The world is taking notice of Turkey’s talented, energetic young fashion designers
It’s a rainy Monday evening in Istanbul, and Antrepo, the former warehouse next to Istanbul Modern, is buzzing with red-lipsticked girls wearing oversized coats, ankle boots and on-trend fringes. One figure stands out from the crowd: draped in bronze-coloured tulle, he is wearing a tall cooking pot topped with an Arab-style coffee jug, both of which have been spray-painted gold. Nobody seems to pay this home-made costume much attention; the sponsor wall, where fashionistas flock for the obligatory selfie, is proving more of an attraction.
I am at Mercedes-Benz Istanbul Fashion Week to watch 25-year-old designer Ece Gözen present her bright collection of “sport-couture” : joyful candy-coloured bomber jackets and mini dresses. In contrast to its mature, established and enormous textile and manufacturing industry, Turkey’s fashion scene feels startlingly young and ambitious. Even the audience feels like a mix of fashion students and friends of the designer. Indeed, Istanbul Fashion Week is now only in its sixth year, and Vogue Türkiye has just celebrated its fifth birthday.
Ask anyone in Europe for names of Turkish designers, and Rıfat Özbek (now making cushions), Hüssein Chalayan (who is Cypriot) and Erdem (only halfTurkish, and who can’t come to Turkey for military service reasons) roll off their tongues. However, these designers have long been established in London, where they studied, and where they show – or used to show – at London Fashion Week. Another clutch of designers, while not quite household names, have been familiar, at least to Western buyers and customers, for a few years: they include Arzu Kaprol whose creations graced the windows of Bergdorf Goodman during New York Fashion Week in February 2013, Dice Kayek, the multi-award-winning sister duo based in Paris and Istanbul — the first Turkish name to do Paris couture – fashion bad boy Ümit Benan, who was Creative Director at Trussardi for two years until February 2013 and Hakaan Yildirim, who has dressed Madonna, Emma Watson and Jennifer Lopez and who was the first Turk to win fashion’s prestigious ANDAM award.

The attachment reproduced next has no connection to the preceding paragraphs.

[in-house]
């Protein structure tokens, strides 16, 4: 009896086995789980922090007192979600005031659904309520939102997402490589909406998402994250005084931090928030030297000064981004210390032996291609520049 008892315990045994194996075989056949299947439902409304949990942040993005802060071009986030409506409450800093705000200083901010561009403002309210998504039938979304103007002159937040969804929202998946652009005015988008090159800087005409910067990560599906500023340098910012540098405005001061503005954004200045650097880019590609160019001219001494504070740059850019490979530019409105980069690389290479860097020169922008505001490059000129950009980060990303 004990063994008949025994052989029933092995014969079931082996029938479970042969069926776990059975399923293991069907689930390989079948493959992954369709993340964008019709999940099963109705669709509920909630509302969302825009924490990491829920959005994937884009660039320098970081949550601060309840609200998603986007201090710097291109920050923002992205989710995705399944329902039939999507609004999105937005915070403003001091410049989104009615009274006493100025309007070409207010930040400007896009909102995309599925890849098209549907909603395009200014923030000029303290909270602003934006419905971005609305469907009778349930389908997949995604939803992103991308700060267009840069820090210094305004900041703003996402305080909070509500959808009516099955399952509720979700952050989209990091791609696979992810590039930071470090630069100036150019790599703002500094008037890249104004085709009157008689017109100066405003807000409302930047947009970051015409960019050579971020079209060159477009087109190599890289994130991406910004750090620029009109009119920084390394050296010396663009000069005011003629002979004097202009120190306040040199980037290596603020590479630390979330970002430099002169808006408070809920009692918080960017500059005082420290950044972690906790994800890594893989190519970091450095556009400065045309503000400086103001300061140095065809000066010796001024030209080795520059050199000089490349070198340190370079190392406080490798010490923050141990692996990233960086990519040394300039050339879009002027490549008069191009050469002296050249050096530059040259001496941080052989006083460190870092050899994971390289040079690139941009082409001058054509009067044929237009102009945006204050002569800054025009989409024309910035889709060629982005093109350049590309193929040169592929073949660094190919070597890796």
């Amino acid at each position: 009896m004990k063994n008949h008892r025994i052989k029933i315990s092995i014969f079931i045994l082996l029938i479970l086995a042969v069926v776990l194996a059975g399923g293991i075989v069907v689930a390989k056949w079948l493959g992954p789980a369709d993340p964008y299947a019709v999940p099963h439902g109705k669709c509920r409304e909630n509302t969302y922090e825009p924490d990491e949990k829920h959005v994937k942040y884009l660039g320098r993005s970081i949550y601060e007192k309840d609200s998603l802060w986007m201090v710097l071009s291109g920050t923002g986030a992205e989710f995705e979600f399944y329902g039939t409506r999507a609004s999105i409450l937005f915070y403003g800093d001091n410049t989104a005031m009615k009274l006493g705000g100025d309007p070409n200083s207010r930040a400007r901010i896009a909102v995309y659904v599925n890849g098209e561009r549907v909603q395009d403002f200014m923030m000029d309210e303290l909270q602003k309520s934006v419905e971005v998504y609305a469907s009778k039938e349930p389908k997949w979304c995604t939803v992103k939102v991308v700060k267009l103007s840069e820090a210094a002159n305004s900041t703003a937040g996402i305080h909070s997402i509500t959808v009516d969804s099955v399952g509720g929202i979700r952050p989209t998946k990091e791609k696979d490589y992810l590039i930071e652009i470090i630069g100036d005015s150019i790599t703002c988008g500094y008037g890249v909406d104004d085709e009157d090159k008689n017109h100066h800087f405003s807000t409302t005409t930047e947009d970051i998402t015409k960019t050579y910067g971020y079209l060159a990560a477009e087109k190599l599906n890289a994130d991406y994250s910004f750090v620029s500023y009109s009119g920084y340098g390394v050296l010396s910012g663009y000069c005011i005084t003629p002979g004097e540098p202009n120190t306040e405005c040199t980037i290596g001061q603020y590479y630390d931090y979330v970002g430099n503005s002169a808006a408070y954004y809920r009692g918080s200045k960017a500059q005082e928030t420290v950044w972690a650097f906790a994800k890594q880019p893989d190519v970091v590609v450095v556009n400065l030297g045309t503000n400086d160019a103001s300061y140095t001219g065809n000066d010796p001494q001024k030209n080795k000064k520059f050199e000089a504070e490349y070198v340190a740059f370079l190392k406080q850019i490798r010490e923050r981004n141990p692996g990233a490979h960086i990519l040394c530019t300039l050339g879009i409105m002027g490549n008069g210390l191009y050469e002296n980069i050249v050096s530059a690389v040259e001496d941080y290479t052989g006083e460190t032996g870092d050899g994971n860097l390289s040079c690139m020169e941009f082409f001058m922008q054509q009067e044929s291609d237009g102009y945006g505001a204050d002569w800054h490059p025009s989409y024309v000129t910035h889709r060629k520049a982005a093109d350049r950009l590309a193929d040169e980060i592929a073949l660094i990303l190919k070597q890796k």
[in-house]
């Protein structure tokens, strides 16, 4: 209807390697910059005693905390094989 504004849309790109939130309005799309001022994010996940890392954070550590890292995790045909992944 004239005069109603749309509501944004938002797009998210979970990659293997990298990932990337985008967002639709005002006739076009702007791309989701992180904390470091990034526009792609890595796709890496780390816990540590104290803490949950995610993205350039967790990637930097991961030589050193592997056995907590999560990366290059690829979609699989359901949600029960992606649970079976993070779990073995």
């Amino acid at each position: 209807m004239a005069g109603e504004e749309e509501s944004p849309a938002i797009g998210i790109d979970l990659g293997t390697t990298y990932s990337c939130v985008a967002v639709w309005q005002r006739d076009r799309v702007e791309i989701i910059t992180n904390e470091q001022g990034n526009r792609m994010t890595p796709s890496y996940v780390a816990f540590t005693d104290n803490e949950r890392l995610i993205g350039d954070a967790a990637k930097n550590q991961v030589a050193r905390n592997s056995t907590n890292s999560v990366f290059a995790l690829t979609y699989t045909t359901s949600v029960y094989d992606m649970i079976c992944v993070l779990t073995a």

In contrast to its mature, established and enormous textile and manufacturing industry, Turkey’s fashion scene feels startlingly young and ambitious
Now the stage seems set for a third wave of homegrown talent, that isn’t being educated at Central Saint Martins, but rather at home. But there is still a long road ahead. “We only invented fashion in Turkey five years ago,” exclaims 35-year-old designer and economics graduate Aslı Filinta, whose wearable collections riff wittily on Ottoman heritage and Turkish themes: one was based on the architect Mimar Sinan, while her Autumn/Winter 2016 is directly inspired by a poem by Turkish poet Nazim Hikmet.
“Couture has been around for a lot longer, because we have what is known as ‘duğun, sünnet and nişan’ [weddings, circumcision parties and engagement parties] which we need big dresses for. And Turkish designers who don’t have the courage or money to go to London or Paris to launch themselves go into couture instead. It’s easier to make a big splash with couture here, and that’s why ready-to-wear is still relatively new. Fashion designers in Turkey had until now been synonymous with couture.”
Surprisingly for a name so well known at home, Filinta is hardly stocked in Turkey. Her main customer base is in China, Japan, Hong Kong and the Middle East. Instead of showing at Istanbul Fashion Week, she is going to Shenzhen Fashion Week next week, and she has showrooms in London and Guangzhou.